Taming the Garden (2021) | Film Review
A thought-provoking documentary
by Emily Gevers
‘Do you know the story about the old woman and the tree?’ Thus begins Salomé Jashi’s 2021 documentary Taming the Garden. The film’s opening sequence features images of lush greenery and is accentuated with haunting Georgian choirs. There was this woman, one construction worker tells the other, who sold an ancient tree to a rich man for 40000 Georgian Lari (roughly £9000).
This man is Bidzina Ivanishvili, billionaire and former Prime Minister of Georgia, and this is his story. Well, kind of. Though Ivanishvili never actually appears in the movie and is only referred to peripherally, his vision for his own arboretum is the catalyst of Jashi’s documentary.
The movie follows the unearthing, uprooting, and transportation of giant trees to the Shekvetili Dendrological Park on the coast of the Black Sea.
photo courtesy of IMDb
Though Ivanishvili remains an elusive figure throughout the documentary, the animosity towards him is tangible. Some describe him as a villain, others rumour that the trees he steals prolong his life if they are over a century old.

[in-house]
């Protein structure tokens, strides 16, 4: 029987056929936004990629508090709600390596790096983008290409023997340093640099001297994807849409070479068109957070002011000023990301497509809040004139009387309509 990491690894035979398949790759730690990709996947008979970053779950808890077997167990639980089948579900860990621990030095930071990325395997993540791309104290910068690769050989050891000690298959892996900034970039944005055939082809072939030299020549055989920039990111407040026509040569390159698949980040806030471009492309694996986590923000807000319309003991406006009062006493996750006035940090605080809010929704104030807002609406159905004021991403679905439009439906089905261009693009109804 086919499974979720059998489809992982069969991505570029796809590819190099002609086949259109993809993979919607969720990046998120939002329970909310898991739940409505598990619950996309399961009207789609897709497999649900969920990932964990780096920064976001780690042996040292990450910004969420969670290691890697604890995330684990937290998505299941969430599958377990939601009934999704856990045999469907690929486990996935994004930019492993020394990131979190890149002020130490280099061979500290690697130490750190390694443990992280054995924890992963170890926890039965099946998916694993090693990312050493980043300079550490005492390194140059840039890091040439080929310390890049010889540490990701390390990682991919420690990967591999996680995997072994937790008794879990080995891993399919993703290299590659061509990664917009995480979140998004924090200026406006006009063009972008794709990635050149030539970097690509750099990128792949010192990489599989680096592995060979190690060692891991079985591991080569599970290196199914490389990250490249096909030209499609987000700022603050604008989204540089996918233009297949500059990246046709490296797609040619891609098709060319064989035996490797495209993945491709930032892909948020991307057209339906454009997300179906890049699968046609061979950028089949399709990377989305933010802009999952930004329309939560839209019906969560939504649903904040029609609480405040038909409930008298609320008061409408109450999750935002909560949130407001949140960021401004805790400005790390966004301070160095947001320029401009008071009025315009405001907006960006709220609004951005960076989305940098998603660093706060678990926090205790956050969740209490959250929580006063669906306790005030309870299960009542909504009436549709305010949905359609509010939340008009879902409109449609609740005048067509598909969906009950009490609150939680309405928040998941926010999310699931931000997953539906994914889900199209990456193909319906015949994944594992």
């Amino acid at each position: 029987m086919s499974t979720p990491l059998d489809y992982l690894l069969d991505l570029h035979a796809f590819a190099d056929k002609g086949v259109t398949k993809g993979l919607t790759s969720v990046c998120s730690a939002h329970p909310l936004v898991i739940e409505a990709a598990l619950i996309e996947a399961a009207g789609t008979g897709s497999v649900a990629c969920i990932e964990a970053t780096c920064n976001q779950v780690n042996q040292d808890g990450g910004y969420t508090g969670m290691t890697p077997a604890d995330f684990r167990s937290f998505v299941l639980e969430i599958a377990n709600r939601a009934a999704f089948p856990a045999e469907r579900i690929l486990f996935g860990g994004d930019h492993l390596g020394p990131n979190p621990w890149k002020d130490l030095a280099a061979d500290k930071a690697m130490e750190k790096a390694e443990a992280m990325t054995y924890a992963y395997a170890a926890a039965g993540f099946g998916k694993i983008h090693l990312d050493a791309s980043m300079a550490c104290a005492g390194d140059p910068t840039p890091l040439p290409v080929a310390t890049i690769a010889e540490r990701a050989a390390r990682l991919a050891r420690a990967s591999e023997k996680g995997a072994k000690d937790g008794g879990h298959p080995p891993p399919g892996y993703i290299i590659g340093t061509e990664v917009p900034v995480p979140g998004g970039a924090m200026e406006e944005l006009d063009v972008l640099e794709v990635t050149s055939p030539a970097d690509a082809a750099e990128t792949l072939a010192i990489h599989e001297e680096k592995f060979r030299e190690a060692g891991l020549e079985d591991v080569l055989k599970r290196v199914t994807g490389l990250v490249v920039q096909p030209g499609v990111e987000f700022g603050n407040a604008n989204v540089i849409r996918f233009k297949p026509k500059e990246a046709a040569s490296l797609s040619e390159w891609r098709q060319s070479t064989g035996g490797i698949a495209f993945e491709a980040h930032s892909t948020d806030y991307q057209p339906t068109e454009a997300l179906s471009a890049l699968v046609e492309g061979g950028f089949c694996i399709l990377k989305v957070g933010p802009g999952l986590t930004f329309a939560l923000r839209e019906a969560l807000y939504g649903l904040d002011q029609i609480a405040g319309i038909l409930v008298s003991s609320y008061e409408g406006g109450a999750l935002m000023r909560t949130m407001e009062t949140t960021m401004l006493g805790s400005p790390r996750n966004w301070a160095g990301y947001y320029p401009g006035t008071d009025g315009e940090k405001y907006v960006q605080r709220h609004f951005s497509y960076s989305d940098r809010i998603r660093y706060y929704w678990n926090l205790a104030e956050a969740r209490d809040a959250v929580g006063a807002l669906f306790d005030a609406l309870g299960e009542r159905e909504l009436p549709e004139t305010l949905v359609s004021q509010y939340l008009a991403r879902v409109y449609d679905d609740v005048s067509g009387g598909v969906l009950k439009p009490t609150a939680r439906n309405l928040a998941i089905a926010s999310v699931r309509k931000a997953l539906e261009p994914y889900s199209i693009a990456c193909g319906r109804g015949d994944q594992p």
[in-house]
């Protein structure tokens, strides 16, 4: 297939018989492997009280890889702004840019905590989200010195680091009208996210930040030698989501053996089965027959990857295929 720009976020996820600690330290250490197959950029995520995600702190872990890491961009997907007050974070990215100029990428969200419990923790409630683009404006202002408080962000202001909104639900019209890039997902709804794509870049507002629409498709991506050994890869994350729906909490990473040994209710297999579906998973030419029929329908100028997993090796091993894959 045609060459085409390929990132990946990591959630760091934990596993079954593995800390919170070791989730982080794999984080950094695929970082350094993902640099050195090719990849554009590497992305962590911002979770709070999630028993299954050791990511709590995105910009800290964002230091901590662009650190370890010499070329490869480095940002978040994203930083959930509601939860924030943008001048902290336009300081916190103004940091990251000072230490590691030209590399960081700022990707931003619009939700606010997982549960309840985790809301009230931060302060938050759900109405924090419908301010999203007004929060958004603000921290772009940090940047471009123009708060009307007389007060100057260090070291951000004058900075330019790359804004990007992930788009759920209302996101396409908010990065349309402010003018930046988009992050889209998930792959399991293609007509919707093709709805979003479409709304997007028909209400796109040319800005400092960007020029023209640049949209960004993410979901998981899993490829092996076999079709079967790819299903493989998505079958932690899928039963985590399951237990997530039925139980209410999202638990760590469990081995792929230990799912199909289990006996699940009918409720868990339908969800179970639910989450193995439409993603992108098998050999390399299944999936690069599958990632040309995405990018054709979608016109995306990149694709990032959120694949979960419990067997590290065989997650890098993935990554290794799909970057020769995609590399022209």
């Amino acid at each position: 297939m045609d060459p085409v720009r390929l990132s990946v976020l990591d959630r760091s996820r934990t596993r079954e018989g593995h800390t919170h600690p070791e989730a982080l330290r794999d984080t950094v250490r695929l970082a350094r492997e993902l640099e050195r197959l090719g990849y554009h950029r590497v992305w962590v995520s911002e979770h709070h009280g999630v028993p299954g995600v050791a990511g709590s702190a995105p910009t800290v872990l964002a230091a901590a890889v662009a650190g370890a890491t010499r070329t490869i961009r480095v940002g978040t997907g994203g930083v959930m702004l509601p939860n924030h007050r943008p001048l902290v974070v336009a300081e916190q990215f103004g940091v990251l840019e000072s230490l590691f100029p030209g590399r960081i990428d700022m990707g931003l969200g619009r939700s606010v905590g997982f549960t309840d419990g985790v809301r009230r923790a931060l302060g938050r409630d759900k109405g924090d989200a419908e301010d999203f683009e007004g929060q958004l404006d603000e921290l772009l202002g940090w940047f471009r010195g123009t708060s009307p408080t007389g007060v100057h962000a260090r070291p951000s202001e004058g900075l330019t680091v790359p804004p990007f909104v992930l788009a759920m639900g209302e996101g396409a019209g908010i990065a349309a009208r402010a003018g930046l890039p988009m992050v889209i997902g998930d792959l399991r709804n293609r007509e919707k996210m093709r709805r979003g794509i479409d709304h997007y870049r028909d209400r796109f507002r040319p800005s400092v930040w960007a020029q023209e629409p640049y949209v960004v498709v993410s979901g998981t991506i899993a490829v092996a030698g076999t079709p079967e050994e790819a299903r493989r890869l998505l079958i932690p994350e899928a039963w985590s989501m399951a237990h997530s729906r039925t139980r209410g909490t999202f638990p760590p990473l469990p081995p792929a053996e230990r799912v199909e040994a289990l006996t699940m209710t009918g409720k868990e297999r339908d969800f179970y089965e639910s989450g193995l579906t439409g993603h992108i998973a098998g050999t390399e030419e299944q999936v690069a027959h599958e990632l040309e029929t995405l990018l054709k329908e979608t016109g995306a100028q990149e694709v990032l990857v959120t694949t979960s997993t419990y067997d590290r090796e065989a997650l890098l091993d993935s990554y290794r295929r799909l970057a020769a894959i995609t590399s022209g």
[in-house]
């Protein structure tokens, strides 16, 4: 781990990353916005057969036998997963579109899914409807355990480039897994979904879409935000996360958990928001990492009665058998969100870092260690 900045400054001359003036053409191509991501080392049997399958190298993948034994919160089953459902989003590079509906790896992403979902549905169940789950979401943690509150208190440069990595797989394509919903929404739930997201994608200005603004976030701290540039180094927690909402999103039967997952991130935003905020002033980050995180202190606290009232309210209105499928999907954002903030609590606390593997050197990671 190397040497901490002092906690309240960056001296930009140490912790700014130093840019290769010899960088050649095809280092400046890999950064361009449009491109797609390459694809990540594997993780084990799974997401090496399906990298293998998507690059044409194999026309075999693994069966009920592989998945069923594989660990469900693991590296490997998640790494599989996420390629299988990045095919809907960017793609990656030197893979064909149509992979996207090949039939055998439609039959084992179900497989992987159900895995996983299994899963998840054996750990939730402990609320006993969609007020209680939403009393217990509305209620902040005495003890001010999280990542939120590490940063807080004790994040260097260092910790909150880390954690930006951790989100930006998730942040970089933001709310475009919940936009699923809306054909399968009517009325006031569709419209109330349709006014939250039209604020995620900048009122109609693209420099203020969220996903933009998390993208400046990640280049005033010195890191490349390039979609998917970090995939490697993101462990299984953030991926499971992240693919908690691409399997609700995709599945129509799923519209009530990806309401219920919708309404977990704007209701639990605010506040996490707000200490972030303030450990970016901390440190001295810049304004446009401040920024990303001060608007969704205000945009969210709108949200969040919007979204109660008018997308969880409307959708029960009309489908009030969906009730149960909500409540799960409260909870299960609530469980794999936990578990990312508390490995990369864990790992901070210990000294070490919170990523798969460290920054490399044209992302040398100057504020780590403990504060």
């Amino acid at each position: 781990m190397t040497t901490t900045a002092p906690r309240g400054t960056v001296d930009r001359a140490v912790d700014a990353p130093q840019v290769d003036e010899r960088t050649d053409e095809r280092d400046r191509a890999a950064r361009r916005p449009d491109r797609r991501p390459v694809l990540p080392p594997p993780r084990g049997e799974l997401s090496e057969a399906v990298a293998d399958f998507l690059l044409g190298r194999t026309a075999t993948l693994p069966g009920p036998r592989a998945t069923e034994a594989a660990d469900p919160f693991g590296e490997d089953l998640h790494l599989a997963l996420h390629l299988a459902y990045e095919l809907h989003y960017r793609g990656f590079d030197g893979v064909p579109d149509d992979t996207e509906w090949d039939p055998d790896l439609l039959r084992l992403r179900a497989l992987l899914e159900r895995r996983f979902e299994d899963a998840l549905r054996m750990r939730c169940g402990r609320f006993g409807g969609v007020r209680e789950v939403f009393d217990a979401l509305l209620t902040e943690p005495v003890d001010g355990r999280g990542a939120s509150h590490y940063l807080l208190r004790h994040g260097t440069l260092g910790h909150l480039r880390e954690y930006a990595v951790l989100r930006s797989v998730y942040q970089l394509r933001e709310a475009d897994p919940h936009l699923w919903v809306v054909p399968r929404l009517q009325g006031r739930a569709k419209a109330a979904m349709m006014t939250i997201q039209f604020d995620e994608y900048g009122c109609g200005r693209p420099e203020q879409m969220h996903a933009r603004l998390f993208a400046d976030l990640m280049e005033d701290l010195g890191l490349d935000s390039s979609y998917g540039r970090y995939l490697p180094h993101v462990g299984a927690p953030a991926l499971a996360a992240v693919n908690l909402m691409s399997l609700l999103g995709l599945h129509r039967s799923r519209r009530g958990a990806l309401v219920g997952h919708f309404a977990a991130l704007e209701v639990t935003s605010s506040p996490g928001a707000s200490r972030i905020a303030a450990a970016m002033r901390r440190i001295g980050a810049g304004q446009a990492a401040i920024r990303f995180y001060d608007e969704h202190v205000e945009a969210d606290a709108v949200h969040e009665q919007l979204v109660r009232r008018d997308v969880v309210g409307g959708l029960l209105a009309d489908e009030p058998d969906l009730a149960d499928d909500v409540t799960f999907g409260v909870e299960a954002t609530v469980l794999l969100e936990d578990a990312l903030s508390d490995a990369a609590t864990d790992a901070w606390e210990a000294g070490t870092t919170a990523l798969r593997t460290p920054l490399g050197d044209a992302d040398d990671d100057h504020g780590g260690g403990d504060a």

In order to transport these behemoths, lots of smaller trees and shrubbery have to be destroyed to make way for transportation. Though Ivanishvili seems to offer handsome payment for the trees and is responsible for building roads on which to transport them, the large-scale destruction of nature seems antithetical and leaves a bitter taste in my mouth. Many of the uprooted trees have initially been planted by the documentary’s subjects or their ancestors. An especially touching scene shows a group of people solemnly walking behind a tree being carted off as in a funeral march. A woman is crying, making the sign of the cross.
Only in the film’s final moments do we get to see Ivanishvili’s arboretum. Giant trees stand close to each other, tied down with steel ropes, and looking out of place. The return of the Georgian choir underpins this fragmented, somewhat erratic attraction.
Jashi creates an emotional, contemplative documentary through beautiful nature footage and haunting music that succeeds without much dialogue. Fundamentally, the centre of the documentary are the people whose lives have been impacted by Ivanishvili’s fixed idea and, of course, the trees. It raises central questions about humanity’s relationship to nature.
Are Ivanishvili’s actions ethical? Who owns nature? Does anyone? Do you?
You can watch Taming the Garden and other fantastic titles at the Belmont Filmhouse. Student & Young Person memberships are free and grant you access to all regular screenings at 5£, as well as a weekly exclusive screening on Tuesdays at 2£. For more information, go to Membership | Belmont Filmhouse.